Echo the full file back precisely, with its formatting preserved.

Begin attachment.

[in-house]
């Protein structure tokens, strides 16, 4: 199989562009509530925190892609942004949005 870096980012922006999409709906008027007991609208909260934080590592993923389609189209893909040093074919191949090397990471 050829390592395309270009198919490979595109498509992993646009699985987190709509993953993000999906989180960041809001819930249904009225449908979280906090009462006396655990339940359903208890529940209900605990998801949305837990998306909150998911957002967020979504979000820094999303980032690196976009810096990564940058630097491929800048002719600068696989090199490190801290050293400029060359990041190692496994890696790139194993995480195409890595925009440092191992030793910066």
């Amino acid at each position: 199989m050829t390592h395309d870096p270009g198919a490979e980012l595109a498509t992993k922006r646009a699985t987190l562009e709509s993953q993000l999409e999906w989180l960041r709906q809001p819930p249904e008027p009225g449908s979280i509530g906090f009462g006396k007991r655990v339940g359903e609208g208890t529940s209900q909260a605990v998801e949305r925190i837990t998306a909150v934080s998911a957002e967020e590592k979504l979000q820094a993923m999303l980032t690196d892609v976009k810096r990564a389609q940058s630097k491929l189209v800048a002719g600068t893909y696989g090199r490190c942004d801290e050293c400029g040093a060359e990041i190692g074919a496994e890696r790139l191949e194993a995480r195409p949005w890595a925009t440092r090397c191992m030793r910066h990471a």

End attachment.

[in-house]
């Protein structure tokens, strides 16, 4: 199989562009509530925190892609942004949005 870096980012922006999409709906008027007991609208909260934080590592993923389609189209893909040093074919191949090397990471 050829390592395309270009198919490979595109498509992993646009699985987190709509993953993000999906989180960041809001819930249904009225449908979280906090009462006396655990339940359903208890529940209900605990998801949305837990998306909150998911957002967020979504979000820094999303980032690196976009810096990564940058630097491929800048002719600068696989090199490190801290050293400029060359990041190692496994890696790139194993995480195409890595925009440092191992030793910066």
């Amino acid at each position: 199989m050829t390592h395309d870096p270009g198919a490979e980012l595109a498509t992993k922006r646009a699985t987190l562009e709509s993953q993000l999409e999906w989180l960041r709906q809001p819930p249904e008027p009225g449908s979280i509530g906090f009462g006396k007991r655990v339940g359903e609208g208890t529940s209900q909260a605990v998801e949305r925190i837990t998306a909150v934080s998911a957002e967020e590592k979504l979000q820094a993923m999303l980032t690196d892609v976009k810096r990564a389609q940058s630097k491929l189209v800048a002719g600068t893909y696989g090199r490190c942004d801290e050293c400029g040093a060359e990041i190692g074919a496994e890696r790139l191949e194993a995480r195409p949005w890595a925009t440092r090397c191992m030793r910066h990471a």